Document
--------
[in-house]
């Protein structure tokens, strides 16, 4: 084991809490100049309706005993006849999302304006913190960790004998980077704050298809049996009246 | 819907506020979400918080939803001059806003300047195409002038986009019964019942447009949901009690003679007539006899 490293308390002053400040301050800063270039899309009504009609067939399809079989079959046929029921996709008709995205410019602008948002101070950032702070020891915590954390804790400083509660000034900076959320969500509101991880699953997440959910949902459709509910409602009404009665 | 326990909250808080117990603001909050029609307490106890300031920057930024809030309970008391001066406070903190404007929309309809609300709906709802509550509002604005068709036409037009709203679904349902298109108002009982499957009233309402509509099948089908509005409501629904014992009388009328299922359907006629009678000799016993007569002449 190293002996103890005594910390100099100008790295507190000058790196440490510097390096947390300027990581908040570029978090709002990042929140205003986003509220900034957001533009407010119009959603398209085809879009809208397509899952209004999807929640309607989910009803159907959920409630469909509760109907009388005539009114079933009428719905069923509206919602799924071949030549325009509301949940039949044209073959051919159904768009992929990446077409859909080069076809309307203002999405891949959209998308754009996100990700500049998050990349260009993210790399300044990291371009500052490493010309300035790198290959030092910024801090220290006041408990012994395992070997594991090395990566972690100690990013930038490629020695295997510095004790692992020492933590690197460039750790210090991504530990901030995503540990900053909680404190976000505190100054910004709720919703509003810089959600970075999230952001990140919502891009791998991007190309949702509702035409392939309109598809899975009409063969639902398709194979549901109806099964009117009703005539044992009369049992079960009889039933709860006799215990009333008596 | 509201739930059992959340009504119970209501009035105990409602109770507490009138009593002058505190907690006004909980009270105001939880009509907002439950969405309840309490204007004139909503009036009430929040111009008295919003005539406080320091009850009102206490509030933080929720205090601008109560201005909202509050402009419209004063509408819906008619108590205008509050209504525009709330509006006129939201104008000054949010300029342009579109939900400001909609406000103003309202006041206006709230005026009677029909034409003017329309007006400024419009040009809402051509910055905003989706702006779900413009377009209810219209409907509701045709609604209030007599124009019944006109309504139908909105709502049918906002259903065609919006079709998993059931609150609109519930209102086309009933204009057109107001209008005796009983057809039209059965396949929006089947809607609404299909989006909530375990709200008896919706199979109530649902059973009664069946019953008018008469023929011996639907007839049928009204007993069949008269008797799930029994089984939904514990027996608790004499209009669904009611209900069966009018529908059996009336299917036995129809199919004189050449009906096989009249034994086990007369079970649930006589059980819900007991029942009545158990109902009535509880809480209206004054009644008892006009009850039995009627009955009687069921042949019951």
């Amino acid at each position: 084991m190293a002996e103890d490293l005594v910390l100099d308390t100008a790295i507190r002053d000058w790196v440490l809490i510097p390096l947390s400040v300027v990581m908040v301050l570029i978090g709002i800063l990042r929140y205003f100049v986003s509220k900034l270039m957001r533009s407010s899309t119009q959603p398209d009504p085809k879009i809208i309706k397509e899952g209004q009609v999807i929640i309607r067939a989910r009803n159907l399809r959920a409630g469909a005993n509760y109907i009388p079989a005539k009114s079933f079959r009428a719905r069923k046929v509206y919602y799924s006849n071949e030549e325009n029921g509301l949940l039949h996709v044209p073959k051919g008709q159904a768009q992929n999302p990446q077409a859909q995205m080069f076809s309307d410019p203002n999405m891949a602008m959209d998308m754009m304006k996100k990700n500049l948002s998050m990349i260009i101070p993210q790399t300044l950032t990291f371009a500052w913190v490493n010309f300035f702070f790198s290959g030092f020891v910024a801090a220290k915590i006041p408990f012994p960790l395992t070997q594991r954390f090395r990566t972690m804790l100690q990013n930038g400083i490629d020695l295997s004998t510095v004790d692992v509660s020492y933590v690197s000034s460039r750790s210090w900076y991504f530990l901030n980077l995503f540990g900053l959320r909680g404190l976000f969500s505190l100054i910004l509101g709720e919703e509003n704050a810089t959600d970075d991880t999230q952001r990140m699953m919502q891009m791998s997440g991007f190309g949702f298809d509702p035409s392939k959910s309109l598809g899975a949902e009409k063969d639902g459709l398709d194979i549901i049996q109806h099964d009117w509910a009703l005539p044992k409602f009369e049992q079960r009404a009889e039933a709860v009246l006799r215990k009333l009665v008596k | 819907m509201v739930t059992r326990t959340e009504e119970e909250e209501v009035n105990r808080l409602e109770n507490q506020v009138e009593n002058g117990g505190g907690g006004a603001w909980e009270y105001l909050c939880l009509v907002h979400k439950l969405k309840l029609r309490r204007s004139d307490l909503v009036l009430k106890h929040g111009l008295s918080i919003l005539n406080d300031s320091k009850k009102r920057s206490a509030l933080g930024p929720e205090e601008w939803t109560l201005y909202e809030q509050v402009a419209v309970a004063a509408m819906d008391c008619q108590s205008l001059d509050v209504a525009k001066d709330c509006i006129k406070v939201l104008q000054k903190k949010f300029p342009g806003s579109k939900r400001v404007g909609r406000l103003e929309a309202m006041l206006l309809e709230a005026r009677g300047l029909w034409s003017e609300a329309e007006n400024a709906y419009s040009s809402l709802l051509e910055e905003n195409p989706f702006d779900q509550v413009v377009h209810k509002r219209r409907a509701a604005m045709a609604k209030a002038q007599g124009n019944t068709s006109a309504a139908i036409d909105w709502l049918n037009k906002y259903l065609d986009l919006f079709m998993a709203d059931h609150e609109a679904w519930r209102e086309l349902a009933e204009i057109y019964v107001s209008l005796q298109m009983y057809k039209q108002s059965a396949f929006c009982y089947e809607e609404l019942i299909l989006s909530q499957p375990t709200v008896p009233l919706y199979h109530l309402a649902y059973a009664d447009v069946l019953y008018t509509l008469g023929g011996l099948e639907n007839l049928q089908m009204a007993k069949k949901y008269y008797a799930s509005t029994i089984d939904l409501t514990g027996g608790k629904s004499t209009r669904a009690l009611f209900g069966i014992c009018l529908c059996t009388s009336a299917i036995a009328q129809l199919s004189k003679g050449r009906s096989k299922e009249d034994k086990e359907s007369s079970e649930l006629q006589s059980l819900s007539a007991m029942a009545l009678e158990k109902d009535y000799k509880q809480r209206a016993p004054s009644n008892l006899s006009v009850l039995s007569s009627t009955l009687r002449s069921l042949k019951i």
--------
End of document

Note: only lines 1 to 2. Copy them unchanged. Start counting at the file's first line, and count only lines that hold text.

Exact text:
[in-house]
């Protein structure tokens, strides 16, 4: 084991809490100049309706005993006849999302304006913190960790004998980077704050298809049996009246 | 819907506020979400918080939803001059806003300047195409002038986009019964019942447009949901009690003679007539006899 490293308390002053400040301050800063270039899309009504009609067939399809079989079959046929029921996709008709995205410019602008948002101070950032702070020891915590954390804790400083509660000034900076959320969500509101991880699953997440959910949902459709509910409602009404009665 | 326990909250808080117990603001909050029609307490106890300031920057930024809030309970008391001066406070903190404007929309309809609300709906709802509550509002604005068709036409037009709203679904349902298109108002009982499957009233309402509509099948089908509005409501629904014992009388009328299922359907006629009678000799016993007569002449 190293002996103890005594910390100099100008790295507190000058790196440490510097390096947390300027990581908040570029978090709002990042929140205003986003509220900034957001533009407010119009959603398209085809879009809208397509899952209004999807929640309607989910009803159907959920409630469909509760109907009388005539009114079933009428719905069923509206919602799924071949030549325009509301949940039949044209073959051919159904768009992929990446077409859909080069076809309307203002999405891949959209998308754009996100990700500049998050990349260009993210790399300044990291371009500052490493010309300035790198290959030092910024801090220290006041408990012994395992070997594991090395990566972690100690990013930038490629020695295997510095004790692992020492933590690197460039750790210090991504530990901030995503540990900053909680404190976000505190100054910004709720919703509003810089959600970075999230952001990140919502891009791998991007190309949702509702035409392939309109598809899975009409063969639902398709194979549901109806099964009117009703005539044992009369049992079960009889039933709860006799215990009333008596 | 509201739930059992959340009504119970209501009035105990409602109770507490009138009593002058505190907690006004909980009270105001939880009509907002439950969405309840309490204007004139909503009036009430929040111009008295919003005539406080320091009850009102206490509030933080929720205090601008109560201005909202509050402009419209004063509408819906008619108590205008509050209504525009709330509006006129939201104008000054949010300029342009579109939900400001909609406000103003309202006041206006709230005026009677029909034409003017329309007006400024419009040009809402051509910055905003989706702006779900413009377009209810219209409907509701045709609604209030007599124009019944006109309504139908909105709502049918906002259903065609919006079709998993059931609150609109519930209102086309009933204009057109107001209008005796009983057809039209059965396949929006089947809607609404299909989006909530375990709200008896919706199979109530649902059973009664069946019953008018008469023929011996639907007839049928009204007993069949008269008797799930029994089984939904514990027996608790004499209009669904009611209900069966009018529908059996009336299917036995129809199919004189050449009906096989009249034994086990007369079970649930006589059980819900007991029942009545158990109902009535509880809480209206004054009644008892006009009850039995009627009955009687069921042949019951």